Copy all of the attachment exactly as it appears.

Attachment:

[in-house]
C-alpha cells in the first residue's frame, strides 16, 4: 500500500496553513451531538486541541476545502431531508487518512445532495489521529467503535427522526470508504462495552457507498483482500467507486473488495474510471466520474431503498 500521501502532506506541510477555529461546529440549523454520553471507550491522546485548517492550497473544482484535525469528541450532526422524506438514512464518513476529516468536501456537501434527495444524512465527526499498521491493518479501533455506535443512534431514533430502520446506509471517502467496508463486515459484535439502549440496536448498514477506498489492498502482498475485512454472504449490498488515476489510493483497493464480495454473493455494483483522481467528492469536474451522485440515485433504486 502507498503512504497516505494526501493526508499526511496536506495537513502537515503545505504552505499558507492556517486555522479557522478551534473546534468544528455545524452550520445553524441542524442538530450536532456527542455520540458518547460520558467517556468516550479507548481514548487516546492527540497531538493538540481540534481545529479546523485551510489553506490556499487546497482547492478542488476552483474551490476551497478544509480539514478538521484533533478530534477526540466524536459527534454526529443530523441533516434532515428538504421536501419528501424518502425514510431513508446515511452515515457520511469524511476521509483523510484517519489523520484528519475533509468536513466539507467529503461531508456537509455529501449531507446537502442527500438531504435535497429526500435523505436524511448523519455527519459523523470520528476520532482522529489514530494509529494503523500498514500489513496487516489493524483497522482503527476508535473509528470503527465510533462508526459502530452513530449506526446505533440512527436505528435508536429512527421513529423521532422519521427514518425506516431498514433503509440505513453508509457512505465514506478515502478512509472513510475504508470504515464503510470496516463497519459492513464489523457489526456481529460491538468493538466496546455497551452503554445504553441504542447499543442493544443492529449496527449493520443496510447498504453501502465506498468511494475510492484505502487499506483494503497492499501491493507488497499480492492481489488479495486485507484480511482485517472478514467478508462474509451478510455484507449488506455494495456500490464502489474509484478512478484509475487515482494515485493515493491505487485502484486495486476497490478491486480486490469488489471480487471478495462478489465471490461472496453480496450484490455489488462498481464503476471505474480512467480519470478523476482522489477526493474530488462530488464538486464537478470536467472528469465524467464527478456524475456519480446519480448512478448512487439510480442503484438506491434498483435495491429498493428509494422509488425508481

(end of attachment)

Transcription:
[in-house]
C-alpha cells in the first residue's frame, strides 16, 4: 500500500496553513451531538486541541476545502431531508487518512445532495489521529467503535427522526470508504462495552457507498483482500467507486473488495474510471466520474431503498 500521501502532506506541510477555529461546529440549523454520553471507550491522546485548517492550497473544482484535525469528541450532526422524506438514512464518513476529516468536501456537501434527495444524512465527526499498521491493518479501533455506535443512534431514533430502520446506509471517502467496508463486515459484535439502549440496536448498514477506498489492498502482498475485512454472504449490498488515476489510493483497493464480495454473493455494483483522481467528492469536474451522485440515485433504486 502507498503512504497516505494526501493526508499526511496536506495537513502537515503545505504552505499558507492556517486555522479557522478551534473546534468544528455545524452550520445553524441542524442538530450536532456527542455520540458518547460520558467517556468516550479507548481514548487516546492527540497531538493538540481540534481545529479546523485551510489553506490556499487546497482547492478542488476552483474551490476551497478544509480539514478538521484533533478530534477526540466524536459527534454526529443530523441533516434532515428538504421536501419528501424518502425514510431513508446515511452515515457520511469524511476521509483523510484517519489523520484528519475533509468536513466539507467529503461531508456537509455529501449531507446537502442527500438531504435535497429526500435523505436524511448523519455527519459523523470520528476520532482522529489514530494509529494503523500498514500489513496487516489493524483497522482503527476508535473509528470503527465510533462508526459502530452513530449506526446505533440512527436505528435508536429512527421513529423521532422519521427514518425506516431498514433503509440505513453508509457512505465514506478515502478512509472513510475504508470504515464503510470496516463497519459492513464489523457489526456481529460491538468493538466496546455497551452503554445504553441504542447499543442493544443492529449496527449493520443496510447498504453501502465506498468511494475510492484505502487499506483494503497492499501491493507488497499480492492481489488479495486485507484480511482485517472478514467478508462474509451478510455484507449488506455494495456500490464502489474509484478512478484509475487515482494515485493515493491505487485502484486495486476497490478491486480486490469488489471480487471478495462478489465471490461472496453480496450484490455489488462498481464503476471505474480512467480519470478523476482522489477526493474530488462530488464538486464537478470536467472528469465524467464527478456524475456519480446519480448512478448512487439510480442503484438506491434498483435495491429498493428509494422509488425508481